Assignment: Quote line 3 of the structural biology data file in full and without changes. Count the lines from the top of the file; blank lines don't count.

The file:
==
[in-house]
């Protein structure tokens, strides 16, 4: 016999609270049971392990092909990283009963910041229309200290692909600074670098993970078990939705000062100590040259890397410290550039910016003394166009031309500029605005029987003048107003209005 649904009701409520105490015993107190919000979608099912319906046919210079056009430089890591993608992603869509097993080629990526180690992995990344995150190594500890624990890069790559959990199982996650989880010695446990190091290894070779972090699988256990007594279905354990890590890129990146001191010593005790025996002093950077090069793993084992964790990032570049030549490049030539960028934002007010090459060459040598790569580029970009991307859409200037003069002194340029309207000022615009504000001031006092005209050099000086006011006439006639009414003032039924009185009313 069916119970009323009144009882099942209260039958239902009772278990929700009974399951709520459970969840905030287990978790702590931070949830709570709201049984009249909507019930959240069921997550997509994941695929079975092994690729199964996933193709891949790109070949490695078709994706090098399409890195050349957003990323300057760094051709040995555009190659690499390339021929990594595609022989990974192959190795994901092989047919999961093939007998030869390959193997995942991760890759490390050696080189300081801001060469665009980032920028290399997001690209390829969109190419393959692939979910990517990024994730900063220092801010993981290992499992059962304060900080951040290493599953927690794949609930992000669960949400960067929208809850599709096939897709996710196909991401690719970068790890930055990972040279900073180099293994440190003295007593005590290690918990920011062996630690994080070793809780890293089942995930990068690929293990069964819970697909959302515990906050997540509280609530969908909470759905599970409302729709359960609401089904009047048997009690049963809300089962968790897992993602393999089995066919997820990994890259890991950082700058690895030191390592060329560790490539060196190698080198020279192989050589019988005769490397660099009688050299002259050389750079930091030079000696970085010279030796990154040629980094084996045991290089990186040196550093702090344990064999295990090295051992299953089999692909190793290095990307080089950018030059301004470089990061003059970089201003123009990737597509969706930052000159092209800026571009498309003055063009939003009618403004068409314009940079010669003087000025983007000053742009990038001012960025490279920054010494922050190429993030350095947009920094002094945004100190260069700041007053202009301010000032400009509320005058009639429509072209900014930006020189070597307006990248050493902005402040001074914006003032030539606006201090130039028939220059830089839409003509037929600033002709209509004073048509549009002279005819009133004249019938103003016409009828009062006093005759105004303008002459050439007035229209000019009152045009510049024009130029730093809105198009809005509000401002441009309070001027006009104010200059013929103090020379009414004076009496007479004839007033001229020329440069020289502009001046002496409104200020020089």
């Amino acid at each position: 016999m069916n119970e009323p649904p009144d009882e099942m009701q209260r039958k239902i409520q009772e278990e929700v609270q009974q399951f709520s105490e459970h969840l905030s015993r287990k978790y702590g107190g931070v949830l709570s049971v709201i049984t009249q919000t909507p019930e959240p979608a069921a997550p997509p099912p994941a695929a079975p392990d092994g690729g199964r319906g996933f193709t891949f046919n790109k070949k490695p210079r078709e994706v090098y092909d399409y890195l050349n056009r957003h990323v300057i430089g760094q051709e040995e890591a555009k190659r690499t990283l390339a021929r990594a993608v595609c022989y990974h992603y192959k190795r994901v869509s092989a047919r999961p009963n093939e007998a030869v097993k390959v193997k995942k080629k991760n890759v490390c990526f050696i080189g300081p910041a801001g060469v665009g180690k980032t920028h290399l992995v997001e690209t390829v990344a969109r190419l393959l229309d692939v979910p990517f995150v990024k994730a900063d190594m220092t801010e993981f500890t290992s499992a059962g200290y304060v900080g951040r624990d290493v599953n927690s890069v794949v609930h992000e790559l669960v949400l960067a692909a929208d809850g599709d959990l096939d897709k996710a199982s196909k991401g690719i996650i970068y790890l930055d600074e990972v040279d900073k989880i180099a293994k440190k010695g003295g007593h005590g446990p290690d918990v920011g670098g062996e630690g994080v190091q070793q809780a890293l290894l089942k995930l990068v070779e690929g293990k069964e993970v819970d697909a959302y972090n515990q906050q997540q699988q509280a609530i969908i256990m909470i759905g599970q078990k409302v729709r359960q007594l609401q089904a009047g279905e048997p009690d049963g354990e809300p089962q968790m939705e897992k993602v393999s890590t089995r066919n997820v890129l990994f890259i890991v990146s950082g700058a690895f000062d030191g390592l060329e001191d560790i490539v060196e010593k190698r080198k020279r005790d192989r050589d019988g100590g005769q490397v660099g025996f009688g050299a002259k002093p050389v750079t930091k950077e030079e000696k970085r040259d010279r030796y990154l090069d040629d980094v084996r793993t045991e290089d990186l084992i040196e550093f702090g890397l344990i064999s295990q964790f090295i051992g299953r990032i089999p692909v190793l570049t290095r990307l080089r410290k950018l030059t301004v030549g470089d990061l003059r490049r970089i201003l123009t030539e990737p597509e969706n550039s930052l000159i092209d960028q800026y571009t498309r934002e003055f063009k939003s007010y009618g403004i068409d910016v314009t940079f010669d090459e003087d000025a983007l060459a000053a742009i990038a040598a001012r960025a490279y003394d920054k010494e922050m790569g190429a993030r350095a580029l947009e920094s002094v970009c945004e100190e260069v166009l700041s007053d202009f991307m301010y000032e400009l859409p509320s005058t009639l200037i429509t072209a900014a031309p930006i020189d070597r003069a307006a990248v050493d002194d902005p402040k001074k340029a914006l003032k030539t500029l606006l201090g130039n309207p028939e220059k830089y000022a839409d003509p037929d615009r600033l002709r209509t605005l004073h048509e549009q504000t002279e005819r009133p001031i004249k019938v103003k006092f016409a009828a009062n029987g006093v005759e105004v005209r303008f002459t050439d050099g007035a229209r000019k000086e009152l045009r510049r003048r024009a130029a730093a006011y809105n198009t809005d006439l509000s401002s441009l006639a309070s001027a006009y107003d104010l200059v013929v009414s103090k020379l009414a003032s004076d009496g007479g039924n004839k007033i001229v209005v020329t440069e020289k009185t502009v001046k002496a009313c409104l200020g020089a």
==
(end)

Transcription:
């Amino acid at each position: 016999m069916n119970e009323p649904p009144d009882e099942m009701q209260r039958k239902i409520q009772e278990e929700v609270q009974q399951f709520s105490e459970h969840l905030s015993r287990k978790y702590g107190g931070v949830l709570s049971v709201i049984t009249q919000t909507p019930e959240p979608a069921a997550p997509p099912p994941a695929a079975p392990d092994g690729g199964r319906g996933f193709t891949f046919n790109k070949k490695p210079r078709e994706v090098y092909d399409y890195l050349n056009r957003h990323v300057i430089g760094q051709e040995e890591a555009k190659r690499t990283l390339a021929r990594a993608v595609c022989y990974h992603y192959k190795r994901v869509s092989a047919r999961p009963n093939e007998a030869v097993k390959v193997k995942k080629k991760n890759v490390c990526f050696i080189g300081p910041a801001g060469v665009g180690k980032t920028h290399l992995v997001e690209t390829v990344a969109r190419l393959l229309d692939v979910p990517f995150v990024k994730a900063d190594m220092t801010e993981f500890t290992s499992a059962g200290y304060v900080g951040r624990d290493v599953n927690s890069v794949v609930h992000e790559l669960v949400l960067a692909a929208d809850g599709d959990l096939d897709k996710a199982s196909k991401g690719i996650i970068y790890l930055d600074e990972v040279d900073k989880i180099a293994k440190k010695g003295g007593h005590g446990p290690d918990v920011g670098g062996e630690g994080v190091q070793q809780a890293l290894l089942k995930l990068v070779e690929g293990k069964e993970v819970d697909a959302y972090n515990q906050q997540q699988q509280a609530i969908i256990m909470i759905g599970q078990k409302v729709r359960q007594l609401q089904a009047g279905e048997p009690d049963g354990e809300p089962q968790m939705e897992k993602v393999s890590t089995r066919n997820v890129l990994f890259i890991v990146s950082g700058a690895f000062d030191g390592l060329e001191d560790i490539v060196e010593k190698r080198k020279r005790d192989r050589d019988g100590g005769q490397v660099g025996f009688g050299a002259k002093p050389v750079t930091k950077e030079e000696k970085r040259d010279r030796y990154l090069d040629d980094v084996r793993t045991e290089d990186l084992i040196e550093f702090g890397l344990i064999s295990q964790f090295i051992g299953r990032i089999p692909v190793l570049t290095r990307l080089r410290k950018l030059t301004v030549g470089d990061l003059r490049r970089i201003l123009t030539e990737p597509e969706n550039s930052l000159i092209d960028q800026y571009t498309r934002e003055f063009k939003s007010y009618g403004i068409d910016v314009t940079f010669d090459e003087d000025a983007l060459a000053a742009i990038a040598a001012r960025a490279y003394d920054k010494e922050m790569g190429a993030r350095a580029l947009e920094s002094v970009c945004e100190e260069v166009l700041s007053d202009f991307m301010y000032e400009l859409p509320s005058t009639l200037i429509t072209a900014a031309p930006i020189d070597r003069a307006a990248v050493d002194d902005p402040k001074k340029a914006l003032k030539t500029l606006l201090g130039n309207p028939e220059k830089y000022a839409d003509p037929d615009r600033l002709r209509t605005l004073h048509e549009q504000t002279e005819r009133p001031i004249k019938v103003k006092f016409a009828a009062n029987g006093v005759e105004v005209r303008f002459t050439d050099g007035a229209r000019k000086e009152l045009r510049r003048r024009a130029a730093a006011y809105n198009t809005d006439l509000s401002s441009l006639a309070s001027a006009y107003d104010l200059v013929v009414s103090k020379l009414a003032s004076d009496g007479g039924n004839k007033i001229v209005v020329t440069e020289k009185t502009v001046k002496a009313c409104l200020g020089a």